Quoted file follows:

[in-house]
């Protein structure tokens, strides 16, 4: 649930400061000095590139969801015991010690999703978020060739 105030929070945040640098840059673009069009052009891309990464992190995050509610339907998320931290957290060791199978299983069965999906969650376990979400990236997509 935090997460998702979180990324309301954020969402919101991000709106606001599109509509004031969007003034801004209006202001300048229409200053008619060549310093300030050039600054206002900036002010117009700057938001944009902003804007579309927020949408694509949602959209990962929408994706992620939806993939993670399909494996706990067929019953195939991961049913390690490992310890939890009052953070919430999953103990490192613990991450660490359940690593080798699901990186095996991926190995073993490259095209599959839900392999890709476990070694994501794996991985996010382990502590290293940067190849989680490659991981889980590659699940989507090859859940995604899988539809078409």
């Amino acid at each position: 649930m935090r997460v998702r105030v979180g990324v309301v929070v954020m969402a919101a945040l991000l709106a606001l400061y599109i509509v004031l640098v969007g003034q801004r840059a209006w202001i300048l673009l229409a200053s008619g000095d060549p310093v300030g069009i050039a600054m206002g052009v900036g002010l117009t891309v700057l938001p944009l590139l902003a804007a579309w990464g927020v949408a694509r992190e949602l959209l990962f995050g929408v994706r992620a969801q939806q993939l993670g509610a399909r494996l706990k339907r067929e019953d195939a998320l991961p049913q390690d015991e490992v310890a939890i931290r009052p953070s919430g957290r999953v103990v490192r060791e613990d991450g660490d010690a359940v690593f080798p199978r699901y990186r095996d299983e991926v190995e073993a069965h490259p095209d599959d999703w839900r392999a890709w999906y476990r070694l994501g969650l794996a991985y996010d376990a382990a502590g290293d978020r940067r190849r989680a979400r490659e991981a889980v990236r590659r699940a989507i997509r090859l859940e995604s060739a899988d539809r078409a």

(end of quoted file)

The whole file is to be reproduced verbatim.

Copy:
[in-house]
């Protein structure tokens, strides 16, 4: 649930400061000095590139969801015991010690999703978020060739 105030929070945040640098840059673009069009052009891309990464992190995050509610339907998320931290957290060791199978299983069965999906969650376990979400990236997509 935090997460998702979180990324309301954020969402919101991000709106606001599109509509004031969007003034801004209006202001300048229409200053008619060549310093300030050039600054206002900036002010117009700057938001944009902003804007579309927020949408694509949602959209990962929408994706992620939806993939993670399909494996706990067929019953195939991961049913390690490992310890939890009052953070919430999953103990490192613990991450660490359940690593080798699901990186095996991926190995073993490259095209599959839900392999890709476990070694994501794996991985996010382990502590290293940067190849989680490659991981889980590659699940989507090859859940995604899988539809078409």
């Amino acid at each position: 649930m935090r997460v998702r105030v979180g990324v309301v929070v954020m969402a919101a945040l991000l709106a606001l400061y599109i509509v004031l640098v969007g003034q801004r840059a209006w202001i300048l673009l229409a200053s008619g000095d060549p310093v300030g069009i050039a600054m206002g052009v900036g002010l117009t891309v700057l938001p944009l590139l902003a804007a579309w990464g927020v949408a694509r992190e949602l959209l990962f995050g929408v994706r992620a969801q939806q993939l993670g509610a399909r494996l706990k339907r067929e019953d195939a998320l991961p049913q390690d015991e490992v310890a939890i931290r009052p953070s919430g957290r999953v103990v490192r060791e613990d991450g660490d010690a359940v690593f080798p199978r699901y990186r095996d299983e991926v190995e073993a069965h490259p095209d599959d999703w839900r392999a890709w999906y476990r070694l994501g969650l794996a991985y996010d376990a382990a502590g290293d978020r940067r190849r989680a979400r490659e991981a889980v990236r590659r699940a989507i997509r090859l859940e995604s060739a899988d539809r078409a």